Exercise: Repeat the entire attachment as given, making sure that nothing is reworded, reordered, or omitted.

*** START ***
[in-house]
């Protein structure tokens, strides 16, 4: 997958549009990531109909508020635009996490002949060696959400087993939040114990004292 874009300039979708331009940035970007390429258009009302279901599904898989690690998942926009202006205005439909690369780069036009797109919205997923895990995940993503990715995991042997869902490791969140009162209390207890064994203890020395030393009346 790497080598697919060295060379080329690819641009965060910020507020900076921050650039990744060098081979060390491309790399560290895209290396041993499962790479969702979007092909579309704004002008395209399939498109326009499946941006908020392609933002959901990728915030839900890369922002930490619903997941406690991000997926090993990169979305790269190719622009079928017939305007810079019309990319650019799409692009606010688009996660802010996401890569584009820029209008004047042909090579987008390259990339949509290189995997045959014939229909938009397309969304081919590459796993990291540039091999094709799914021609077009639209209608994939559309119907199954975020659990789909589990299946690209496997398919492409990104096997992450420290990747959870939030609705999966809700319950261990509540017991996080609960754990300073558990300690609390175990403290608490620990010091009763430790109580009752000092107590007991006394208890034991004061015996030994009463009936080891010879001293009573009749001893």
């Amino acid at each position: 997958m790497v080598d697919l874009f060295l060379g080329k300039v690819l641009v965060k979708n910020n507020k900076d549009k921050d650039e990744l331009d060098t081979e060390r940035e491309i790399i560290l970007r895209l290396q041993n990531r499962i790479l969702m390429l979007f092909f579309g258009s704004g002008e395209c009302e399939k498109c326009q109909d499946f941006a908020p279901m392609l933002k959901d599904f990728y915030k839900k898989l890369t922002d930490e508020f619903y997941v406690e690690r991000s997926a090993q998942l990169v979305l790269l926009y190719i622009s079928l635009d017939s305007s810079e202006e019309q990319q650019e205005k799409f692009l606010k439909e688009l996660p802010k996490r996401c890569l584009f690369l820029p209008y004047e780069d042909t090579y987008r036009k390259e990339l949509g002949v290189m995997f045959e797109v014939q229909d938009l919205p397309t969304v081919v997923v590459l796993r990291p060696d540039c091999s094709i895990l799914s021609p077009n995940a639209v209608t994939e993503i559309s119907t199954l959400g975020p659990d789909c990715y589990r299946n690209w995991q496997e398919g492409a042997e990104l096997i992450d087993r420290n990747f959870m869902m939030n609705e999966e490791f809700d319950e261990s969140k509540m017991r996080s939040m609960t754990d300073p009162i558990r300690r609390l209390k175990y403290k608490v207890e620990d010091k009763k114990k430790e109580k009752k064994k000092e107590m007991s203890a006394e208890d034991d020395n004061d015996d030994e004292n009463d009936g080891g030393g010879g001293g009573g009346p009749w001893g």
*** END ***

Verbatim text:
[in-house]
């Protein structure tokens, strides 16, 4: 997958549009990531109909508020635009996490002949060696959400087993939040114990004292 874009300039979708331009940035970007390429258009009302279901599904898989690690998942926009202006205005439909690369780069036009797109919205997923895990995940993503990715995991042997869902490791969140009162209390207890064994203890020395030393009346 790497080598697919060295060379080329690819641009965060910020507020900076921050650039990744060098081979060390491309790399560290895209290396041993499962790479969702979007092909579309704004002008395209399939498109326009499946941006908020392609933002959901990728915030839900890369922002930490619903997941406690991000997926090993990169979305790269190719622009079928017939305007810079019309990319650019799409692009606010688009996660802010996401890569584009820029209008004047042909090579987008390259990339949509290189995997045959014939229909938009397309969304081919590459796993990291540039091999094709799914021609077009639209209608994939559309119907199954975020659990789909589990299946690209496997398919492409990104096997992450420290990747959870939030609705999966809700319950261990509540017991996080609960754990300073558990300690609390175990403290608490620990010091009763430790109580009752000092107590007991006394208890034991004061015996030994009463009936080891010879001293009573009749001893």
């Amino acid at each position: 997958m790497v080598d697919l874009f060295l060379g080329k300039v690819l641009v965060k979708n910020n507020k900076d549009k921050d650039e990744l331009d060098t081979e060390r940035e491309i790399i560290l970007r895209l290396q041993n990531r499962i790479l969702m390429l979007f092909f579309g258009s704004g002008e395209c009302e399939k498109c326009q109909d499946f941006a908020p279901m392609l933002k959901d599904f990728y915030k839900k898989l890369t922002d930490e508020f619903y997941v406690e690690r991000s997926a090993q998942l990169v979305l790269l926009y190719i622009s079928l635009d017939s305007s810079e202006e019309q990319q650019e205005k799409f692009l606010k439909e688009l996660p802010k996490r996401c890569l584009f690369l820029p209008y004047e780069d042909t090579y987008r036009k390259e990339l949509g002949v290189m995997f045959e797109v014939q229909d938009l919205p397309t969304v081919v997923v590459l796993r990291p060696d540039c091999s094709i895990l799914s021609p077009n995940a639209v209608t994939e993503i559309s119907t199954l959400g975020p659990d789909c990715y589990r299946n690209w995991q496997e398919g492409a042997e990104l096997i992450d087993r420290n990747f959870m869902m939030n609705e999966e490791f809700d319950e261990s969140k509540m017991r996080s939040m609960t754990d300073p009162i558990r300690r609390l209390k175990y403290k608490v207890e620990d010091k009763k114990k430790e109580k009752k064994k000092e107590m007991s203890a006394e208890d034991d020395n004061d015996d030994e004292n009463d009936g080891g030393g010879g001293g009573g009346p009749w001893g």